From the Publisher

“Disgrace is not a hard or obscure book—it is, among other things, compulsively readable—but what it may well be is an authentically spiritual document, a lament for the soul of a disgraced century.”—The New Yorker

“A subtly brilliant commentary on the nature and balance of power in his homeland…. Disgrace is a mini-opera without music by a writer at the top of his form.”—Time “Mr. Coetzee, in prose lean yet simmering with feeling, has indeed achieved a lasting work: a novel as haunting and powerful as Albert Camus’s The Stranger.”— The Wall Street Journal

“A tough, sad, stunning novel.”—Baltimore Sun

Reading Group Guide


Set in post-apartheid South Africa, J. M. Coetzee's searing novel tells the story of David Lurie, a twice divorced, 52-year-old professor of communications and Romantic Poetry at Cape Technical University. Lurie believes he has created a comfortable, if somewhat passionless, life for himself. He lives within his financial and emotional means. Though his position at the university has been reduced, he teaches his classes dutifully; and while age has diminished his attractiveness, weekly visits to a prostitute satisfy his sexual needs. He considers himself happy. But when Lurie seduces one of his students, he sets in motion a chain of events that will shatter his complacency and leave him utterly disgraced.

Lurie pursues his relationship with the young Melaniewhom he describes as having hips "as slim as a twelve-year-old's"obsessively and narcissistically, ignoring, on one occasion, her wish not to have sex. When Melanie and her father lodge a complaint against him, Lurie is brought before an academic committee where he admits he is guilty of all the charges but refuses to express any repentance for his acts. In the furor of the scandal, jeered at by students, threatened by Melanie's boyfriend, ridiculed by his ex-wife, Lurie is forced to resign and flees Cape Town for his daughter Lucy's smallholding in the country. There he struggles to rekindle his relationship with Lucy and to understand the changing relations of blacks and whites in the new South Africa. But when three black strangers appear at their house asking to make a phone call, a harrowing afternoon of violence follows which leaves both of them badly shaken and further estranged from one another. After a brief return to Cape Town, where Lurie discovers his home has also been vandalized, he decides to stay on with his daughter, who is pregnant with the child of one of her attackers. Now thoroughly humiliated, Lurie devotes himself to volunteering at the animal clinic, where he helps put down diseased and unwanted dogs. It is here, Coetzee seems to suggest, that Lurie gains a redeeming sense of compassion absent from his life up to this point.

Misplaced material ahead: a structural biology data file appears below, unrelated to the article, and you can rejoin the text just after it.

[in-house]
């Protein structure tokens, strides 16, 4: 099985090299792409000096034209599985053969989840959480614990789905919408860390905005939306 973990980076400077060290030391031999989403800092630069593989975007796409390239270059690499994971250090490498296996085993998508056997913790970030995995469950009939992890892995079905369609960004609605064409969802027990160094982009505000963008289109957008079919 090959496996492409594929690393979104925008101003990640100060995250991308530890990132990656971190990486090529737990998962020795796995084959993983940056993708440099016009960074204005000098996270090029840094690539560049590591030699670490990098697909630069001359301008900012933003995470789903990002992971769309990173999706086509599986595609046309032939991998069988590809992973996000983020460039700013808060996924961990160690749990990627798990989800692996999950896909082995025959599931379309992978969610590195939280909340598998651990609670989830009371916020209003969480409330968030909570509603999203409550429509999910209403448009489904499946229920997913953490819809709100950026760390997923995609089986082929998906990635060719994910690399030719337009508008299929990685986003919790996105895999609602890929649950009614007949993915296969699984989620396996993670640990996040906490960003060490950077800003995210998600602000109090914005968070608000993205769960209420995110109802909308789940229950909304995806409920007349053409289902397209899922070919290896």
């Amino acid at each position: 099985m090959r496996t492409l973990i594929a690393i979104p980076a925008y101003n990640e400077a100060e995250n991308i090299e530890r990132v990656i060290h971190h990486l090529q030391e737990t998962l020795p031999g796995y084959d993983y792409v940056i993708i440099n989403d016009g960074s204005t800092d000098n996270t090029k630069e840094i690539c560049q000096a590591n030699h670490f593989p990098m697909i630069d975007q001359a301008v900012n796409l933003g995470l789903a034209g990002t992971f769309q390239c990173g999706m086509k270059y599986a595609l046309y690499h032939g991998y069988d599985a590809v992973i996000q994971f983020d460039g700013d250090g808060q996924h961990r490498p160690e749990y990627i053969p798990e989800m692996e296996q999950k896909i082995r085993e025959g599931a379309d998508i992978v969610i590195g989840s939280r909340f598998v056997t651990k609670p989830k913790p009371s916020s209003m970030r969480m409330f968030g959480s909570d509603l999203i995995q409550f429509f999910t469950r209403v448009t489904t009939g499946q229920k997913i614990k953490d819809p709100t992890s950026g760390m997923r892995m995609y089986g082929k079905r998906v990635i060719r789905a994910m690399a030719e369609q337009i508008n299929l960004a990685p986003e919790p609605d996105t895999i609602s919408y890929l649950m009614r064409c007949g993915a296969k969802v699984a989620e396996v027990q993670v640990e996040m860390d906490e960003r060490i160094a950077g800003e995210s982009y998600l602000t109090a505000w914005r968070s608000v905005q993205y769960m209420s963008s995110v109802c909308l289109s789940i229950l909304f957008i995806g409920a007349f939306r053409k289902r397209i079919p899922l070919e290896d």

Written with the austere clarity that has made J. M. Coetzee the winner of two Booker Prizes, Disgrace explores the downfall of one man and dramatizes, with unforgettable, at times almost unbearable, vividness the plight of a country caught in the chaotic aftermath of centuries of racial oppression.


Born in Cape Town, South Africa, on February 9, 1940, John Michael Coetzee studied first at Cape Town and later at the University of Texas at Austin, where he earned a Ph.D. degree in literature. In 1972 he returned to South Africa and joined the faculty of the University of Cape Town. His works of fiction include Dusklands, Waiting for the Barbarians, which won South Africa's highest literary honor, the Central News Agency Literary Award, and the Life and Times of Michael K., for which Coetzee was awarded his first Booker Prize in 1983. He has also published a memoir, Boyhood: Scenes From a Provincial Life, and several essays collections. He has won many other literary prizes including the Lannan Award for Fiction, the Jerusalem Prize and The Irish Times International Fiction Prize. In 1999 he again won Britain's prestigious Booker Prize for Disgrace, becoming the first author to win the award twice in its 31-year history.


"Disgrace is not a hard or obscure bookit is, among other things, compulsively readablebut what it may well be is an authentically spiritual document, a lament for the soul of a disgraced century."
The New Yorker

"A subtly brilliant commentary on the nature and balance of power in his homeland...Disgrace is a mini-opera without music by a writer at the top of his form."

"Mr. Coetzee, in prose lean yet simmering with feeling, has indeed achieved a lasting work: a novel as haunting and powerful as Albert Camus's The Stranger."
The Wall Street Journal

"A tough, sad, stunning novel."
Baltimore Sun

  • The novel begins by telling us that "For a man his age, fifty-two, divorced, he has, to his mind, solved the problem of sex rather well." What can you infer about David Lurie's character from this sentence? In what ways is it significant, particularly in relation to the events that follow, that he views sex as a "problem" and that his "solution" depends upon a prostitute?